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. Last Updated: 07/27/2016

Smelter May Help Pay Cuba's Debts

Vladimir Potanin, head of the Interros holding, said this week that his company’s plans to complete a nickel plant in Cuba could help Russia recover Soviet-era debt from Cuba.

"The project gives Russia an opportunity to expand nickel production at enterprises on the Kola Peninsula, increase tax revenues and recover Cuba’s debts," Itar-Tass quoted Potanin as saying Thursday after a meeting with President Vladimir Putin, where the two discussed the Norilsk Mining Co.’s plans to invest in Cuba’s Las Camariocas nickel smelter.

Soviet specialists assisted with construction of the smelter when work began in 1983, but the plant was incomplete when work halted in 1991 after the Soviet Union collapsed.

Russia has estimated Cuba’s debt at $27 billion.

Potanin said Norilsk Mining Co., which is a subsidiary of Interros’ flagship, Norilsk Nickel, would invest $300 million to finish the plant.

Potanin did not elaborate on the link between the debt and his company’s investment, but the newspaper Kommersant laid out a framework it said Norilsk Nickel had proposed.

The newspaper said that under the scheme, Norilsk Nickel would form a joint venture with the Cuban state-owned General Nickel Co. to build the plant. General Nickel’s share of the profits would go directly to the Russian government to pay Cuba’s debt.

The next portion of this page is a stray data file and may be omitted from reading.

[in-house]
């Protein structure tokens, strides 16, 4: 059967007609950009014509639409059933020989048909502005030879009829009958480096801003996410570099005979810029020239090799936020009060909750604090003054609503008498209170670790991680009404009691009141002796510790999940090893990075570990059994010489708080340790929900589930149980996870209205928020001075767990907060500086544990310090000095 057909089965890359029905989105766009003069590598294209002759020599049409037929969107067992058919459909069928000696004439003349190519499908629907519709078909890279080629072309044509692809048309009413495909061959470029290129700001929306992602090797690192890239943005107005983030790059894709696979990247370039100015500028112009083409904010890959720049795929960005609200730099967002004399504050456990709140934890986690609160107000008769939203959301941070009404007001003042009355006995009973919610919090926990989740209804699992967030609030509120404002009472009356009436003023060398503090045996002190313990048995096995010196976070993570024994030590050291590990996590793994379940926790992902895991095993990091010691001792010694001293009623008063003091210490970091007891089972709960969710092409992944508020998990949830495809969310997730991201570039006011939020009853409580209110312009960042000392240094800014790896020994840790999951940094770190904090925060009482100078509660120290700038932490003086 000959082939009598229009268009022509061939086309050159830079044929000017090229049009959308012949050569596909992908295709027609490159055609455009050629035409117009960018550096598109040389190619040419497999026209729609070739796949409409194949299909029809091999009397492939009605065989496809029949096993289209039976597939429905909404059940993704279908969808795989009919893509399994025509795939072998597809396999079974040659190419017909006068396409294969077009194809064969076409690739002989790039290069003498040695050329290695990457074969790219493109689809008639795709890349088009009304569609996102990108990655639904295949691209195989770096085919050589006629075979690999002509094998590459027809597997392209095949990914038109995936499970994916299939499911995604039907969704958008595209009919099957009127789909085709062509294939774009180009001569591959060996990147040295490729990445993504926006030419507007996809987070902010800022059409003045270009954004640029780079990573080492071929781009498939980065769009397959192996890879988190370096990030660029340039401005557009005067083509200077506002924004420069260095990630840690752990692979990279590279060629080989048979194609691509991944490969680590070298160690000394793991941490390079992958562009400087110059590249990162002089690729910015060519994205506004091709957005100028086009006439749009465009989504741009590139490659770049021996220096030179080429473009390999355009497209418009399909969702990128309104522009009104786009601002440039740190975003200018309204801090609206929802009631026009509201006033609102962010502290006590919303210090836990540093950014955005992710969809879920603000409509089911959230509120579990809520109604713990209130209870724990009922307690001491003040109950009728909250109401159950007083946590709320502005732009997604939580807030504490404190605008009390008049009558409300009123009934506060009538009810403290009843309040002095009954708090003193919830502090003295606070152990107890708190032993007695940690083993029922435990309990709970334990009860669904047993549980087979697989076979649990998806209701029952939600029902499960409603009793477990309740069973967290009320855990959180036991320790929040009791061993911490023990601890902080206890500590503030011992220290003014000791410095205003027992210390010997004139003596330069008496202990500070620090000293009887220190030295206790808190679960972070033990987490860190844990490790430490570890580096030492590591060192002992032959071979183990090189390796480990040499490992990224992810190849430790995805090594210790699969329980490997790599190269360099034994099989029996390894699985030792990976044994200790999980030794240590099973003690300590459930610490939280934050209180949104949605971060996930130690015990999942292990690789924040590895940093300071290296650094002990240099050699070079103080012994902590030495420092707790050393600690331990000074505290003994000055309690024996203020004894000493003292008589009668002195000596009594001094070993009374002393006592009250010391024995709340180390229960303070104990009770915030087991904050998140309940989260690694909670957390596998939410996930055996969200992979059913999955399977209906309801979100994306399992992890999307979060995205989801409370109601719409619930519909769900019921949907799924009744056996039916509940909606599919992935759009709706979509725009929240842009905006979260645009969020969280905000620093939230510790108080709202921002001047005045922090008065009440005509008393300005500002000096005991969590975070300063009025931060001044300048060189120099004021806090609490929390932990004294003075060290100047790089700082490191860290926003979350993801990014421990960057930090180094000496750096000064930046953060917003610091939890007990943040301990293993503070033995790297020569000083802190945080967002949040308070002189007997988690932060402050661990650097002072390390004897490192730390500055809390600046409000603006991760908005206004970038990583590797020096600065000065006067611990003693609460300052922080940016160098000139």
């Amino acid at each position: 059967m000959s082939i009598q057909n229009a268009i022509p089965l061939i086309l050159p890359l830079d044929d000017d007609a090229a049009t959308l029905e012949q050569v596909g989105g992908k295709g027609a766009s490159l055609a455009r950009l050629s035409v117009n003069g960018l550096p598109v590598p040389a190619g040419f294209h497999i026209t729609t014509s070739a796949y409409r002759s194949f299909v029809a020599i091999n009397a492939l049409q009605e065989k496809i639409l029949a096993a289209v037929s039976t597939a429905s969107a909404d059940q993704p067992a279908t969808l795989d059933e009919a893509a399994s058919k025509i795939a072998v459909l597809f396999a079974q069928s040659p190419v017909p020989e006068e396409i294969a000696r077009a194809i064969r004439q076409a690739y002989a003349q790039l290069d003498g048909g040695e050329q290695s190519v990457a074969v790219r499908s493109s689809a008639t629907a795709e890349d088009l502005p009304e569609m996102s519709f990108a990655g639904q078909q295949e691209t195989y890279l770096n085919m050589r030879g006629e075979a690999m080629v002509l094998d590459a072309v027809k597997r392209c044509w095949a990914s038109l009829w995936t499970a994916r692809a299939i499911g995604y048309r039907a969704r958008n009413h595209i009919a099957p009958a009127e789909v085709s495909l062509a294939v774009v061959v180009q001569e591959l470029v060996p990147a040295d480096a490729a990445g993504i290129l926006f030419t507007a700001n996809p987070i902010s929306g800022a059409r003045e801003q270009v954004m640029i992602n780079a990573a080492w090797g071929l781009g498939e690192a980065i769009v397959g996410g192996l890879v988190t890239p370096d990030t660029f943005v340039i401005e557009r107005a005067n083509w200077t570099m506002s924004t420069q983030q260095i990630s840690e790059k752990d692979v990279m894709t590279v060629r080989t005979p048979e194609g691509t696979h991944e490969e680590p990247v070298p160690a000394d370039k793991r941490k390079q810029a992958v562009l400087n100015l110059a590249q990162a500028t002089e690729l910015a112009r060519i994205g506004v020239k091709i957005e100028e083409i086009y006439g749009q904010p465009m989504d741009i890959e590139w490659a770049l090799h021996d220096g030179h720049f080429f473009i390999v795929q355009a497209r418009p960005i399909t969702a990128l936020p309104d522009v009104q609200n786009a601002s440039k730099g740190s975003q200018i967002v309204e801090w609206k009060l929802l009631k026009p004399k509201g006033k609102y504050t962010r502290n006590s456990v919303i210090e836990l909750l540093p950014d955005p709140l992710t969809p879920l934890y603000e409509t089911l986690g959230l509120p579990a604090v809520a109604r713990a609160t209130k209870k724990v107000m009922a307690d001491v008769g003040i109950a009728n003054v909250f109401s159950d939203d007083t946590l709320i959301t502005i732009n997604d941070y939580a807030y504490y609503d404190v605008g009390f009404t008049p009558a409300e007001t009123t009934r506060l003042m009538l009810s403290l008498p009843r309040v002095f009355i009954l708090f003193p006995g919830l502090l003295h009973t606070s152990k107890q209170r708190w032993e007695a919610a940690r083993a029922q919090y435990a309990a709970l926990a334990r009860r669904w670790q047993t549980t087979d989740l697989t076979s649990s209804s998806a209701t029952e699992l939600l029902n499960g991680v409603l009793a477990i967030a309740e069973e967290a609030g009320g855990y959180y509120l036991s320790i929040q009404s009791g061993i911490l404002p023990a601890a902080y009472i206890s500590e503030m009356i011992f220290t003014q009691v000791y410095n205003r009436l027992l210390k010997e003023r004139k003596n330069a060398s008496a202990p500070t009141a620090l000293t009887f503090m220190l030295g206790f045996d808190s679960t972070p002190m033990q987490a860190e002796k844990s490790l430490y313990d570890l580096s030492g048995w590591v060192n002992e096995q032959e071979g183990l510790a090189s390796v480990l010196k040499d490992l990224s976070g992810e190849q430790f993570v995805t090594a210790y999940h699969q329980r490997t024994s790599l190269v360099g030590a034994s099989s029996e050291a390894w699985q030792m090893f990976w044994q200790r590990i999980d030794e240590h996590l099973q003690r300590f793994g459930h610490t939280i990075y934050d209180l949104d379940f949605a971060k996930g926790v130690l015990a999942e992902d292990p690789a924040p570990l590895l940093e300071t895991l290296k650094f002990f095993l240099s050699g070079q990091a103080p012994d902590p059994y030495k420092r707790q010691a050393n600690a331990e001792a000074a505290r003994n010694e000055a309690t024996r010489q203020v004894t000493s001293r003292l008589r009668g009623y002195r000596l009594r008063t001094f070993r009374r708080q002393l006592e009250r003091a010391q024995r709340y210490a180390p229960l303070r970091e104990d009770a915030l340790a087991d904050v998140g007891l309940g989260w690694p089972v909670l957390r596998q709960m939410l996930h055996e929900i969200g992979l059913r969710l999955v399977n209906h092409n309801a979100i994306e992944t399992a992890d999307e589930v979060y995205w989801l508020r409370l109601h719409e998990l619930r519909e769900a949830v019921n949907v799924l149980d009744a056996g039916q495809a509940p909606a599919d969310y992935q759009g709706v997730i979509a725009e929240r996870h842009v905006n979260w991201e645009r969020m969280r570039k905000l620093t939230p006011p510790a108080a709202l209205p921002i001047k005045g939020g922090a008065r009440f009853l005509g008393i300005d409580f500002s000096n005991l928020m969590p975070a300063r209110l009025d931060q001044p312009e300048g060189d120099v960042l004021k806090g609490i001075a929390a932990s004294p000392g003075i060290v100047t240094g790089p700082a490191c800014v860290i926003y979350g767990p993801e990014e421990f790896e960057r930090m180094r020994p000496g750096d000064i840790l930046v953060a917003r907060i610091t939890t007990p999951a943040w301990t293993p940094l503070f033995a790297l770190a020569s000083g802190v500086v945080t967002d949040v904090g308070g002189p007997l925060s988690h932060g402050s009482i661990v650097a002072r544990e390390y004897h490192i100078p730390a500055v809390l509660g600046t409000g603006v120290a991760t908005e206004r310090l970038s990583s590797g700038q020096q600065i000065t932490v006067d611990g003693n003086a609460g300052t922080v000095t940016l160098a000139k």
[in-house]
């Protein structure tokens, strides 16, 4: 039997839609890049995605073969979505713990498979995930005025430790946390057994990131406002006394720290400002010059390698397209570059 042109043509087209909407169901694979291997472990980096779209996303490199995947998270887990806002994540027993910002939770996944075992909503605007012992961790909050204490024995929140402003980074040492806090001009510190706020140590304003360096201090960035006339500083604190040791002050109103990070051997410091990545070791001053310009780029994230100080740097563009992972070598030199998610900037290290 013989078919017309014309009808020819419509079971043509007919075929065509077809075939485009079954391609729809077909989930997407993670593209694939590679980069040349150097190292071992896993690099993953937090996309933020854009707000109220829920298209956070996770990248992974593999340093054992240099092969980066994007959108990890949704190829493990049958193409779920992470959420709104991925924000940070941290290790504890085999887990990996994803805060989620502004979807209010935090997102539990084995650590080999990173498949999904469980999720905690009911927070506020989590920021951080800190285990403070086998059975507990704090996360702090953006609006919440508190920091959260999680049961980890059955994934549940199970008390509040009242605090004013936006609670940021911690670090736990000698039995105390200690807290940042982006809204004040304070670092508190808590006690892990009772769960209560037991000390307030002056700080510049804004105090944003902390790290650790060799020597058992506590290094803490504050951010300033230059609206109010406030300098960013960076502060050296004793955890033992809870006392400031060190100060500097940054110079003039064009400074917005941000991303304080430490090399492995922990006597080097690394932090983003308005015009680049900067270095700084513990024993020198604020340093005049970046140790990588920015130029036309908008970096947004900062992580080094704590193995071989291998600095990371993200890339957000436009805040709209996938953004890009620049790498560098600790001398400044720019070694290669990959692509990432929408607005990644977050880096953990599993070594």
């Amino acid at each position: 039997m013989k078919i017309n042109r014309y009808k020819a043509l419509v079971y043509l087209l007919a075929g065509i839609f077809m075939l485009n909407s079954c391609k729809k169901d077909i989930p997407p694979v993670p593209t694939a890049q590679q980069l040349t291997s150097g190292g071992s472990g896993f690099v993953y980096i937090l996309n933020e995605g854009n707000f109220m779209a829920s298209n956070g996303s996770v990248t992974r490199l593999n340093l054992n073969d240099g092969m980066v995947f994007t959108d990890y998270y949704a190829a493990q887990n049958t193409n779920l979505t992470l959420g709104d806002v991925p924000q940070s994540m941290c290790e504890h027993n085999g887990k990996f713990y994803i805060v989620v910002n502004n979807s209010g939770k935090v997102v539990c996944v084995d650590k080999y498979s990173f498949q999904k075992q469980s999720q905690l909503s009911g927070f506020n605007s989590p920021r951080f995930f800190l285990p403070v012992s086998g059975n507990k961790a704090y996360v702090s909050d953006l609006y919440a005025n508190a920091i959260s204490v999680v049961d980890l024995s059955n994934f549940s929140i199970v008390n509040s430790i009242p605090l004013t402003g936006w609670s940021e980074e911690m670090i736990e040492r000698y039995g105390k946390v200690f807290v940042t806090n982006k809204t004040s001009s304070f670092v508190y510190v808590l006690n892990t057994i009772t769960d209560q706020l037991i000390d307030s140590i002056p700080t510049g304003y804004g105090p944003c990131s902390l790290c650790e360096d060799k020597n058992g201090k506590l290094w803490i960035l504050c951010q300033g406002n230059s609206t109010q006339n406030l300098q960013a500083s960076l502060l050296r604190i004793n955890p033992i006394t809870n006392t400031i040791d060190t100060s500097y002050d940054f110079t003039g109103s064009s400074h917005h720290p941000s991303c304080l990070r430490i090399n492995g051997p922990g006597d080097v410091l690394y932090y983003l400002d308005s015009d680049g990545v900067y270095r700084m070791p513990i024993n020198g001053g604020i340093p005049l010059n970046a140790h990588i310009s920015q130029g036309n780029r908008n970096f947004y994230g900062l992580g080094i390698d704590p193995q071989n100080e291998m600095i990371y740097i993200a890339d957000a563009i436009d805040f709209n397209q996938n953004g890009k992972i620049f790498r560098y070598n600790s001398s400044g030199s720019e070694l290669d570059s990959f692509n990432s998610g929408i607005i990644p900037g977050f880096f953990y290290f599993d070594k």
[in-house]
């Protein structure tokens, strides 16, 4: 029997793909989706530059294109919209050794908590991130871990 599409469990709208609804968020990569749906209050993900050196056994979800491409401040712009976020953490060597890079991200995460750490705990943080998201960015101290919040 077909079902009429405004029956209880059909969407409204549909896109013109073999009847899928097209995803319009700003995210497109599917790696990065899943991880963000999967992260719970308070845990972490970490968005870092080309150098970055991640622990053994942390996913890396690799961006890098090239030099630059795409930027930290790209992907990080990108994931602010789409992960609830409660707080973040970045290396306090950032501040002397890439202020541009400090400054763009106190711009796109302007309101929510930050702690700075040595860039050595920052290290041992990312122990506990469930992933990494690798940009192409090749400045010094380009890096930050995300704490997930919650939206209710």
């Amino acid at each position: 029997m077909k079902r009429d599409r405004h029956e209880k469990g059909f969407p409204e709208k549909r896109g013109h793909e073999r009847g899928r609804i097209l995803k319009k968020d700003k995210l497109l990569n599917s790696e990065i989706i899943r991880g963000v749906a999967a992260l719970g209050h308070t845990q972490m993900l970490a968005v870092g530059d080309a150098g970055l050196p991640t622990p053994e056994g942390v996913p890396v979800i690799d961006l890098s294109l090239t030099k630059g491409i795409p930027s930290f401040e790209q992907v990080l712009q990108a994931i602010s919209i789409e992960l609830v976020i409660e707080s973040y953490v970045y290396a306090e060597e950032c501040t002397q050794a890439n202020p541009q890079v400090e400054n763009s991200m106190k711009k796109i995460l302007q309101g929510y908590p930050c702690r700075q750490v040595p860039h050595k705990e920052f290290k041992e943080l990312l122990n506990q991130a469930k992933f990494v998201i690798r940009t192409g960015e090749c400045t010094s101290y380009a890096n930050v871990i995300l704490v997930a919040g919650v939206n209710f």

Norilsk Nickel spokesman Anatoly Komrakov could not confirm Friday that such an investment-for-debt scheme was in the works, or that Putin planned to lobby the Cubans on behalf of Norilsk Nickel.

Kommersant said Cuba has the world’s third-largest reserves of nickel with 5.5 million metric tons of confirmed reserves. Canada has 7.4 million tons and Russia 6.6 million tons of reserves, the newspaper reported.

But an unidentified source at Norilsk Nickel was quoted by Interfax as saying "the fate of the project evidently will be decided at the highest political level by the leadership of Russia and Cuba."

Putin is to visit Cuba on Wednesday.

Alexander Andreyev, a metals analyst at Brunswick UBS Warburg, said there was nothing unusual about Putin’s involvement.

"As far as I know, in Cuba, issues of foreign investment are decided at the government level," he said.